Skip to content

Palanquetas (Hidalgo), 1971

July 16, 2010
tags:

Retana, Betty. La Cocina de Doña ventura. México : Ed. Epoca, 1971. Pp. 135.


Original Recipe/Receta Original:

Palanquetas (Hidalgo)

¼ de taza de miel de piloncillo, espesa
2 tazas de azúcar blanca
1 taza de agua hirviendo
4 tazas de nueces peladas, en mitadesdo

En una cacerola se deja el azúcar.  Se vierte el agua hirviendo y se revuelve bien para que se derrita.  Se agrega la miel de piloncillo y se deja hasta que tome punto de bola.  Se retira del fuego, agregando las nueces y se revuelve, a acremar.  Se ponen cucharaditas sobre una lata o platón con grasa, para que enfríen.


Translated Recipe/Receta Traducida:

Palanquetas (Hidalgo)

¼ cup thick brown sugar syrup
2 cups white sugar
1 cup boiling water
4 cups walnuts, halvedrams of queso enchilado

Place the white sugar into a saucepan.  Add the boiling water and stir well until all of the sugar is disolved.  Add the brown sugar syrup and cook until it reaches the ball stage.  Remove from heat, add nuts and stir to combine.  Place teaspoon-fulls of the mixture on a greased baking sheet or platter, and cool.


Commentary/Comentario:

Palanquetas are crisp sugar-nut candies, a little like peanut brittle.  Note that this recipe does not specify whether the candy mixture should reach soft-ball or hard-ball stage before it is removed from the heat; however, other similar recipes I have found suggest the hard ball stage, which is approximately 245 degrees fahrenheit on a candy thermometer.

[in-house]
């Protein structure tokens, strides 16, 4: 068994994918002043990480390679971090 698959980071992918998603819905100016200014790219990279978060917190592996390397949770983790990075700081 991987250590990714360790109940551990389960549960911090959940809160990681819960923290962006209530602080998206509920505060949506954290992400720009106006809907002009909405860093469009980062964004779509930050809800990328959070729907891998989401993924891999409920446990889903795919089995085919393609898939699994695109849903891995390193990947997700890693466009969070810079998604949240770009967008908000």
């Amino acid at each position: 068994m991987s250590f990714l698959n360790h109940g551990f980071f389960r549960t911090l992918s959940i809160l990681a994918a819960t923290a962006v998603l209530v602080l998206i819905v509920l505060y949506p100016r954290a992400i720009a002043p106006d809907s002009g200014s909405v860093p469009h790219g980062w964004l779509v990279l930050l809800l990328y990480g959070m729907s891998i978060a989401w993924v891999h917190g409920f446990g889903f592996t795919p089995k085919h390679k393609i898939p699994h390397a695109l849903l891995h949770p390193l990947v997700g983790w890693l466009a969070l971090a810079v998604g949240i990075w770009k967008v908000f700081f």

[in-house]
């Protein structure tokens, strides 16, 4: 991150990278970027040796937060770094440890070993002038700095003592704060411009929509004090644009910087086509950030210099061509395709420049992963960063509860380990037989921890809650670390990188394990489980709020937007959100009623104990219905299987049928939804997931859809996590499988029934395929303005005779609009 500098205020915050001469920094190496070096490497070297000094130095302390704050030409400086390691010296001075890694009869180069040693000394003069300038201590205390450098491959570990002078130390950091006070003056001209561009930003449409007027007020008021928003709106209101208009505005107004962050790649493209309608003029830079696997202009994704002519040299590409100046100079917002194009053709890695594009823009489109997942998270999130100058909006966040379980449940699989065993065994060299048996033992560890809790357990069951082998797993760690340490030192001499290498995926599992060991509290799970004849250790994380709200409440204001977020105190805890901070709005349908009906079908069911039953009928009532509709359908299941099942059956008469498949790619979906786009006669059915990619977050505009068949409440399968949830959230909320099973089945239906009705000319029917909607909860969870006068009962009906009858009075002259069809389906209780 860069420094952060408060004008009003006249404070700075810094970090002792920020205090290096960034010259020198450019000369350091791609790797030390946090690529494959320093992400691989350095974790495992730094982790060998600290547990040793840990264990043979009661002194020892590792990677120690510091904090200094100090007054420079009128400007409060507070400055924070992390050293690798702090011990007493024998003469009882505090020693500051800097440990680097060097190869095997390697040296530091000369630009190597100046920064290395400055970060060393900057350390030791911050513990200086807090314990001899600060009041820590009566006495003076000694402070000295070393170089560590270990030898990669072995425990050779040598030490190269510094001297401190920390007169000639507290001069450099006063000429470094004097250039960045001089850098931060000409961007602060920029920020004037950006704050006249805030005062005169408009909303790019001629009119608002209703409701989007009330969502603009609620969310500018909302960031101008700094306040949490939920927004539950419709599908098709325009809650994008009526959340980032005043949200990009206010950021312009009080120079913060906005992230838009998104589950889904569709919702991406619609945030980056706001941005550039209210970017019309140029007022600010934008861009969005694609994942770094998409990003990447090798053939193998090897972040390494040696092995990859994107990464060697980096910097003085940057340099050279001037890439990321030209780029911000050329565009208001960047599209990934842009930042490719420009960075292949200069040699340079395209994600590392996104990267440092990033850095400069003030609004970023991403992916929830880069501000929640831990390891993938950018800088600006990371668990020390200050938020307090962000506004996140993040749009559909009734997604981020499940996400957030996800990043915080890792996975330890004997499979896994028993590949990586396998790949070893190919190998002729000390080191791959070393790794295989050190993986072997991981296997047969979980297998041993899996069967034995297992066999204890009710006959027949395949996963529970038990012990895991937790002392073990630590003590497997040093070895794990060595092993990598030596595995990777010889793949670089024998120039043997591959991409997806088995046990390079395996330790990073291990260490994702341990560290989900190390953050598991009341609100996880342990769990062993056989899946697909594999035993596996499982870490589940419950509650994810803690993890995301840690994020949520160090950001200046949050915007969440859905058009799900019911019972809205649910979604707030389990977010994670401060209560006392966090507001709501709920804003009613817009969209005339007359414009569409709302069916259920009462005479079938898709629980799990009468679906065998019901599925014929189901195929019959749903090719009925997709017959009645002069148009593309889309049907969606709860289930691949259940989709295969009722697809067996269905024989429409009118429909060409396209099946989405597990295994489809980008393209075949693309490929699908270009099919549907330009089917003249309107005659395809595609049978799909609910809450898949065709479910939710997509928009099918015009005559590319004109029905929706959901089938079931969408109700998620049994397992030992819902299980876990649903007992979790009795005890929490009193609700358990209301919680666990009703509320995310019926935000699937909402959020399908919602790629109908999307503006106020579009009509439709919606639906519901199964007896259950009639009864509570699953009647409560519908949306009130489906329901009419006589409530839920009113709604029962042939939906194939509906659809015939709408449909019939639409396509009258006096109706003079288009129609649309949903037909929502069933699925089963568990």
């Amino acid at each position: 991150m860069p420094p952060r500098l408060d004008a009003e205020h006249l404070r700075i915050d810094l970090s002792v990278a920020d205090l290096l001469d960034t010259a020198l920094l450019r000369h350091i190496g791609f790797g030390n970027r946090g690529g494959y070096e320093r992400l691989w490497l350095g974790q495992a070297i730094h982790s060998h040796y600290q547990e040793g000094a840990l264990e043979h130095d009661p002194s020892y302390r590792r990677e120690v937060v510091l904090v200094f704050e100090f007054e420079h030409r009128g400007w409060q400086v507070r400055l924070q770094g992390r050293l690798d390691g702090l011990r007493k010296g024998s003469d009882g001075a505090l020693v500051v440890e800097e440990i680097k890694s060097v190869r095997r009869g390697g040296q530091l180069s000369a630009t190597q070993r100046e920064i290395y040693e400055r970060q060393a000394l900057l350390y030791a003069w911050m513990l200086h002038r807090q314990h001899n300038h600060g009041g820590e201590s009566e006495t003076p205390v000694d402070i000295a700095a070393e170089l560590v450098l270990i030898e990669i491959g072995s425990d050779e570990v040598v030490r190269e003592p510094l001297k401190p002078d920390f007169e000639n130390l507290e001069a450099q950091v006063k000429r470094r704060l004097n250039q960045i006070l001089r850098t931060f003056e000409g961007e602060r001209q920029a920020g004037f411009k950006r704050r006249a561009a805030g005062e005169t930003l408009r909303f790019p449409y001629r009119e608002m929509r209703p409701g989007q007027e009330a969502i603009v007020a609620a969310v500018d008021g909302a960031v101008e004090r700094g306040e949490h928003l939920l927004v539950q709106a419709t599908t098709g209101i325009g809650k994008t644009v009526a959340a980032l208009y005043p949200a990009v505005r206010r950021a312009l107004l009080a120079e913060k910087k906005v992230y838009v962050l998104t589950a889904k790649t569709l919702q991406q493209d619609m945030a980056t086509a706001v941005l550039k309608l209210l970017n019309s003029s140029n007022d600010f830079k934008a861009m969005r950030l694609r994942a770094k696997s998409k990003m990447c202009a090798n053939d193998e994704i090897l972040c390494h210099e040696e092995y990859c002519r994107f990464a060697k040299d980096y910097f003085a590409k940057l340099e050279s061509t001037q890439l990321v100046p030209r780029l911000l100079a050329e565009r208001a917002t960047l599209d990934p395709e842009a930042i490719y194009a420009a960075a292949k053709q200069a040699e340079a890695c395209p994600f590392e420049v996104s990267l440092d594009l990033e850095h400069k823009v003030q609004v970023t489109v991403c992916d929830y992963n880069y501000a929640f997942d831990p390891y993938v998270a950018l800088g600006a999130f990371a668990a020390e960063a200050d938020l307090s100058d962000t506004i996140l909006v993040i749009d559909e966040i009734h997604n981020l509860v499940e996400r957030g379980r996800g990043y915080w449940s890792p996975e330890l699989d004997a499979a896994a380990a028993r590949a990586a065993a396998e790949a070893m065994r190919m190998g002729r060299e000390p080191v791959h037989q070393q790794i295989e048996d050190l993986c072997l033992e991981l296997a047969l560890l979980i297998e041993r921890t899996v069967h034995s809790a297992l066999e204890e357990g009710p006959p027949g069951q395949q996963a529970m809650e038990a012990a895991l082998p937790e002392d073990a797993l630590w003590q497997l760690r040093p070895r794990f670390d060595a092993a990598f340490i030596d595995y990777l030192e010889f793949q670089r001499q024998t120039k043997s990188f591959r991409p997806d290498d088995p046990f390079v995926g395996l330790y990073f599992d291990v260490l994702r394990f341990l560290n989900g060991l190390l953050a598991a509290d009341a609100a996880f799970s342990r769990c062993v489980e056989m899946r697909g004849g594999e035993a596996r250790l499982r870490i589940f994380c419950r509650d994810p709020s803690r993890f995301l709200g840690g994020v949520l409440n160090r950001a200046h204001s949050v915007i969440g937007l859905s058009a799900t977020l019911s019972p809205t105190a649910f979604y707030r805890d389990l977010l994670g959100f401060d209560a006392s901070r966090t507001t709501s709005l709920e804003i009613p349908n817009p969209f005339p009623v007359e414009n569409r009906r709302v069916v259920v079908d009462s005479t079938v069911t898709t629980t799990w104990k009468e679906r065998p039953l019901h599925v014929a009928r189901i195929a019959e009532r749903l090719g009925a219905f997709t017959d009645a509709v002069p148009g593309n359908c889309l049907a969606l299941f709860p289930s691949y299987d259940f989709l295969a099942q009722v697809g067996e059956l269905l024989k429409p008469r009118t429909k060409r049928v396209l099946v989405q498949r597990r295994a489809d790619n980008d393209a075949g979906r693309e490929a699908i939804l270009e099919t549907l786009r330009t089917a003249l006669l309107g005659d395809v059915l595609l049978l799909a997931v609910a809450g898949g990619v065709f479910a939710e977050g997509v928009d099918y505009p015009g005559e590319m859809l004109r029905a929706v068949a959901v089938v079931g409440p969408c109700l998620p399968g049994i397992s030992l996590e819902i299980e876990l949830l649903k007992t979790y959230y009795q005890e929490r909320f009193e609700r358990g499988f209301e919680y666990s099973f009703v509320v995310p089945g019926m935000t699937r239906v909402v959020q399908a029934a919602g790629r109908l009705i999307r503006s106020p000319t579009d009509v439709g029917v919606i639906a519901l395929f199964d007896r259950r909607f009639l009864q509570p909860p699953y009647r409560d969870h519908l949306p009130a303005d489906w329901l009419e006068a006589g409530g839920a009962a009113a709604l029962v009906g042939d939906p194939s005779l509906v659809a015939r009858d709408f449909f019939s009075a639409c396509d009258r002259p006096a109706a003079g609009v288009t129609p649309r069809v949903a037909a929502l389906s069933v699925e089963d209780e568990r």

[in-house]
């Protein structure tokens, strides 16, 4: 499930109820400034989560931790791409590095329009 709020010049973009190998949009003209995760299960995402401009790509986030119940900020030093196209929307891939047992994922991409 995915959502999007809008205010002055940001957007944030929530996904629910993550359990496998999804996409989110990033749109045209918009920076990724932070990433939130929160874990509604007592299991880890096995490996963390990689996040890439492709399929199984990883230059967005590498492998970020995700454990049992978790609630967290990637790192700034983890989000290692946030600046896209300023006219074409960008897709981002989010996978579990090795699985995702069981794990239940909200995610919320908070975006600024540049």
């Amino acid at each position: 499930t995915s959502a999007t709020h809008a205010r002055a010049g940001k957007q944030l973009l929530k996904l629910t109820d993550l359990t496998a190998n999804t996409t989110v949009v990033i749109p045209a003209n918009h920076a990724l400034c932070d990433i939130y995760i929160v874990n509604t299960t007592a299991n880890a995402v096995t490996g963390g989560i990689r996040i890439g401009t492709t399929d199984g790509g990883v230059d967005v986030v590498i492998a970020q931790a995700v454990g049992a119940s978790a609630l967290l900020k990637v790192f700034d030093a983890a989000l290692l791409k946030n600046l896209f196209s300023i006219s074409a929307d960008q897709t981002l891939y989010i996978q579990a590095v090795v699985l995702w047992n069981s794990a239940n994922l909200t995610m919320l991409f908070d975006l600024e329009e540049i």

To make brown sugar syrup, try this recipe from Mexconnect: combine brown loaf sugar (usually sold in cones) with water in a saucepan, using a ratio of 1 pound loaf sugar to 6 cups water, and cooking over low to medium heat while stirring constantly, until the desired consistency is achieved.

One Comment leave one →
  1. Laura permalink
    July 19, 2010 3:36 pm

    Wow–This sounds delicious! Thank you for filling in the details about hard/soft ball stage and brown sugar syrup. Both interesting to learn about and so, so useful! Great post.

Leave a Reply

Fill in your details below or click an icon to log in:

WordPress.com Logo

You are commenting using your WordPress.com account. Log Out / Change )

Twitter picture

You are commenting using your Twitter account. Log Out / Change )

Facebook photo

You are commenting using your Facebook account. Log Out / Change )

Google+ photo

You are commenting using your Google+ account. Log Out / Change )

Connecting to %s

The Culinary Curator

Being a Journal of Narratives and Discoveries

Feast of the Centuries

Cooking throughout the Ages

Cynthia D. Bertelsen's Gherkins & Tomatoes

A Writer's Musings on History and Culture

What's Cookin' @ Special Collections?!

Special Collections @ Virginia Tech Culinary History Blog

%d bloggers like this: